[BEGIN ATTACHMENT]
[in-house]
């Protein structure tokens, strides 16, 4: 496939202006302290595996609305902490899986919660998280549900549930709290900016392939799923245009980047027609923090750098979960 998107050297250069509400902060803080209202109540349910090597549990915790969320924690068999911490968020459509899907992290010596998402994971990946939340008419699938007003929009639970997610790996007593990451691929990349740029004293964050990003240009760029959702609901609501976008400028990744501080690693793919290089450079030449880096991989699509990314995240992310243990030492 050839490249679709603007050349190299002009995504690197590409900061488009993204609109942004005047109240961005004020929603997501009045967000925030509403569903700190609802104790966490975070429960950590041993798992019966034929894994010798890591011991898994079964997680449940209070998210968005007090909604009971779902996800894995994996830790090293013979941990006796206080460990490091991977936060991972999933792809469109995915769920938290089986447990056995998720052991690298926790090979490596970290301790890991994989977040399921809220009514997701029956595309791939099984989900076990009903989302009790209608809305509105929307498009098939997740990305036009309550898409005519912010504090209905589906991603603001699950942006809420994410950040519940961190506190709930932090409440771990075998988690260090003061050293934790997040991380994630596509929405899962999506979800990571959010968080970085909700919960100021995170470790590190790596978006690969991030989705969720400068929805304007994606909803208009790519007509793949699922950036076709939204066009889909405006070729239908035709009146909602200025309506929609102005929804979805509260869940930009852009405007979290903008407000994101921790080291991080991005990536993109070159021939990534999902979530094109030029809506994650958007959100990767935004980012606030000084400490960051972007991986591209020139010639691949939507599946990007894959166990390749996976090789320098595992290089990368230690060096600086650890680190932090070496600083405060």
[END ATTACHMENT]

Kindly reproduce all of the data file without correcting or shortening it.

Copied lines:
[in-house]
């Protein structure tokens, strides 16, 4: 496939202006302290595996609305902490899986919660998280549900549930709290900016392939799923245009980047027609923090750098979960 998107050297250069509400902060803080209202109540349910090597549990915790969320924690068999911490968020459509899907992290010596998402994971990946939340008419699938007003929009639970997610790996007593990451691929990349740029004293964050990003240009760029959702609901609501976008400028990744501080690693793919290089450079030449880096991989699509990314995240992310243990030492 050839490249679709603007050349190299002009995504690197590409900061488009993204609109942004005047109240961005004020929603997501009045967000925030509403569903700190609802104790966490975070429960950590041993798992019966034929894994010798890591011991898994079964997680449940209070998210968005007090909604009971779902996800894995994996830790090293013979941990006796206080460990490091991977936060991972999933792809469109995915769920938290089986447990056995998720052991690298926790090979490596970290301790890991994989977040399921809220009514997701029956595309791939099984989900076990009903989302009790209608809305509105929307498009098939997740990305036009309550898409005519912010504090209905589906991603603001699950942006809420994410950040519940961190506190709930932090409440771990075998988690260090003061050293934790997040991380994630596509929405899962999506979800990571959010968080970085909700919960100021995170470790590190790596978006690969991030989705969720400068929805304007994606909803208009790519007509793949699922950036076709939204066009889909405006070729239908035709009146909602200025309506929609102005929804979805509260869940930009852009405007979290903008407000994101921790080291991080991005990536993109070159021939990534999902979530094109030029809506994650958007959100990767935004980012606030000084400490960051972007991986591209020139010639691949939507599946990007894959166990390749996976090789320098595992290089990368230690060096600086650890680190932090070496600083405060």